Spies by Michael Frayn
My rating: 4 of 5 stars
A nostalgia fueled trip down memory lane driven by the wartime reminisces of a childhood spent in its shadows. This is a neat little book which does a great job of slowly building up the tension as the narrator recollects a particularly vivid experience from his childhood which was a turning point in his life.
World War 2 rumbles on, and Stephen and the other kids in the Close, the small street where they stay, feel it in their everyday lives, what with the blackouts and rationing as well as the air of subterfuge hanging in the air. Stephen, a shy and self-conscious boy seemingly ashamed of his family’s condition with respect to the rest of the area, is friends with the subtly dominating Keith whose family is very different from Stephen’s. Their adventures are usually set in motion by Keith’s proclamations, such as the assertion that one of their neighbors is in fact a murderer or the idea to build a trans-Atlantic railway. Usually, these end up forgotten after a point and they move onto the next one. One such proclamation by Keith about the presence of an enemy spy in his family sets in motion the chain of events detailed here. As they plot out their own spying plans, it becomes obvious to adult readers that whether or not German spies are involved, there definitely is something that Keith’s parents and even aunt may be surreptitiously upto. The more important question though is – how far are the boys, and especially Stephen willing to go to find out the truth behind the suspicious happenings? Does Stephen, with his furtive and easily intimidated temperament even want to? Before long he realizes that maybe he won’t have much of a choice, that he is already involved whether Keith continues to be or not.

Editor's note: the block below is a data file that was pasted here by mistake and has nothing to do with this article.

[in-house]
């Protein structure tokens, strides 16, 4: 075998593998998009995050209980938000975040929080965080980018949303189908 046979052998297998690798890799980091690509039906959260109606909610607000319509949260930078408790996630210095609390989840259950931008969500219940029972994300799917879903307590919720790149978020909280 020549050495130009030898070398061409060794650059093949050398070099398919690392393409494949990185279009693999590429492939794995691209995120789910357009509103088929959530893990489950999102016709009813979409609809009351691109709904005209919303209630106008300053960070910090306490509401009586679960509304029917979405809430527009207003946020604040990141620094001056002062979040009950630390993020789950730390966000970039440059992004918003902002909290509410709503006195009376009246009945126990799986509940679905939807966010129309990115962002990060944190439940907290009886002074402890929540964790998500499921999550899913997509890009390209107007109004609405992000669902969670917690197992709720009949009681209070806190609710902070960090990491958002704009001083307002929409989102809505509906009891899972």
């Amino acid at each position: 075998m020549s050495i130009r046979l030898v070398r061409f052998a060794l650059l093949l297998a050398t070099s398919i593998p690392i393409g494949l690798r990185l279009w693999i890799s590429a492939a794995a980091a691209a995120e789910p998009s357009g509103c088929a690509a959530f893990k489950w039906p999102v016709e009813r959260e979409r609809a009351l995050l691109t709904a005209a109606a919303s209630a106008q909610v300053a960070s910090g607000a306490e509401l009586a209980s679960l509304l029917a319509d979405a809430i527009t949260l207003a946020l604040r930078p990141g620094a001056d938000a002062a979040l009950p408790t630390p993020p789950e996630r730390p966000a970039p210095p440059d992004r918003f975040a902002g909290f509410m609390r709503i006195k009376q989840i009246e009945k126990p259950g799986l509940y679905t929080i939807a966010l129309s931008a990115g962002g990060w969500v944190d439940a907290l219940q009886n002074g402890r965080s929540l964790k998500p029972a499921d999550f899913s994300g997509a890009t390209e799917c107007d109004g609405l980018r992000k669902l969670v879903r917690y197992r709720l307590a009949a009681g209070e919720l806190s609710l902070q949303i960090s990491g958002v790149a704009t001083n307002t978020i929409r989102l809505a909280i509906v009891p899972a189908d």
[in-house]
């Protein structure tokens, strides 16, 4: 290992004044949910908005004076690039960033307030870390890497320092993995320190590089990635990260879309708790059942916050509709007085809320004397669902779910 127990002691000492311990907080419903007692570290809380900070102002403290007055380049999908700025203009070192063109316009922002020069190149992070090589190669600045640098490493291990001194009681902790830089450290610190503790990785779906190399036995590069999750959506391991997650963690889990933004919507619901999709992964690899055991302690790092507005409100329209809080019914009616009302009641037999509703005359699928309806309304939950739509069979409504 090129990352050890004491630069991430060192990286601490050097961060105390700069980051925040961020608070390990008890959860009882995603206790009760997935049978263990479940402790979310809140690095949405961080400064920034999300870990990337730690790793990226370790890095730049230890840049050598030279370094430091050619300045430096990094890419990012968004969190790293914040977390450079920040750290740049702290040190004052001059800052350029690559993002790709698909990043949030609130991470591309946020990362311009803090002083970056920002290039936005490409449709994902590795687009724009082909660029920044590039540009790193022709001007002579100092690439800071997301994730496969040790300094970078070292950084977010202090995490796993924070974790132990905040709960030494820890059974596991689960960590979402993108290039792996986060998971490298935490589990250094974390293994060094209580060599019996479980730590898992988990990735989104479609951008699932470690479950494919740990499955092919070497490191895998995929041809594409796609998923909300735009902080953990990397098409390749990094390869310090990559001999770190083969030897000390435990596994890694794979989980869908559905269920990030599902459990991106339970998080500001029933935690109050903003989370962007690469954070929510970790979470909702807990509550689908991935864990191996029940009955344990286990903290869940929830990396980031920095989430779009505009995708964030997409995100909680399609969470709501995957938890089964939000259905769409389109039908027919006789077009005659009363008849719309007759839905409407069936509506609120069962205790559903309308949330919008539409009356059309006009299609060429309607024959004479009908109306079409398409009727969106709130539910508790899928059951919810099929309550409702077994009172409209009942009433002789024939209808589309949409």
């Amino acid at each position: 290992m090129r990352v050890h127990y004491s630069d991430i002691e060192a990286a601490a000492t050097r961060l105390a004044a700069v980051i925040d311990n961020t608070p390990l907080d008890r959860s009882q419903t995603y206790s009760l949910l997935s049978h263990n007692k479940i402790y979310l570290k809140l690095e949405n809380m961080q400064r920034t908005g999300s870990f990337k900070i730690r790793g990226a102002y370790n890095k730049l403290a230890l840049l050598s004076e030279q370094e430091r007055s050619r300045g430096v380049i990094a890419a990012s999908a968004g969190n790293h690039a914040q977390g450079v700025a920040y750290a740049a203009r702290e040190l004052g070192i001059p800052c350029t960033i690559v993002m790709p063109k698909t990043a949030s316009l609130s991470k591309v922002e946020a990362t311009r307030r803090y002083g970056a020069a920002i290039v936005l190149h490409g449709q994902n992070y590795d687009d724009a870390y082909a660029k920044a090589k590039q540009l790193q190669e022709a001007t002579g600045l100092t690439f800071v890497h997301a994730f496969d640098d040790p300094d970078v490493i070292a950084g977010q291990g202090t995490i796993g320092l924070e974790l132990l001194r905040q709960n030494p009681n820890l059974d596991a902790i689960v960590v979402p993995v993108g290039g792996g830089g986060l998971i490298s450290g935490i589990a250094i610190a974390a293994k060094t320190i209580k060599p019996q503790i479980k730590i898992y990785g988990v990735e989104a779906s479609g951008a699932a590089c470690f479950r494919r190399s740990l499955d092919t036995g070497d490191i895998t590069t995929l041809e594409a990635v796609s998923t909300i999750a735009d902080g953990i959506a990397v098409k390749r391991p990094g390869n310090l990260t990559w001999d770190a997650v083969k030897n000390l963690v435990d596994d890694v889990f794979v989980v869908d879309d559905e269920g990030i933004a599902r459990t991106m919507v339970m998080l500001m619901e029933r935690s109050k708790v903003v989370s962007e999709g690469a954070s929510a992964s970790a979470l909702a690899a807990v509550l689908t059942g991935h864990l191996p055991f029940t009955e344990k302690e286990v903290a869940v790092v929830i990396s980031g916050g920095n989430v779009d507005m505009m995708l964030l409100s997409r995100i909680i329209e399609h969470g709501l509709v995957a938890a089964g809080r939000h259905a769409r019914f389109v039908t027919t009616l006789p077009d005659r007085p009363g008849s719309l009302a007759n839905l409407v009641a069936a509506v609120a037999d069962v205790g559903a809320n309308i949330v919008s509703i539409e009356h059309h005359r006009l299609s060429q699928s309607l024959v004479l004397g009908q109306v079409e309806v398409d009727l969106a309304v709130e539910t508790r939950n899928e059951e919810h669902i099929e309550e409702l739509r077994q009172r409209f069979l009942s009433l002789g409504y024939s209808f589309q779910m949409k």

The atmosphere is beautifully set up from the first page, with an overabundance of description on the sights and smells which take our narrator, the adult and aging Stephen, back down memory lane. As he visits the Close, he notices how much has changed and yet how some things remain the same. The mystery takes its own sweet time to build up before finally setting up a frantic finale. Stephen’s age is never precisely alluded to, but his thought process and ideas give the feel of a pre-teen still enveloped in the last vestiges of innocence who suddenly finds himself thrust in the midst of very adult intrigues. His gradual understanding of these concerns is a big part of the narrative, as the adult Stephen takes us through the mind of a confused child who worries every step of the way about what the right thing to do is and yet is unable to tear himself away from the mystery and subterfuge unfolding in his neighborhood. The final reveal, while maybe hinted at during the story preceding it, is still a fitting and emotional end.
A small book maybe, but resonantly deep in its themes and characters.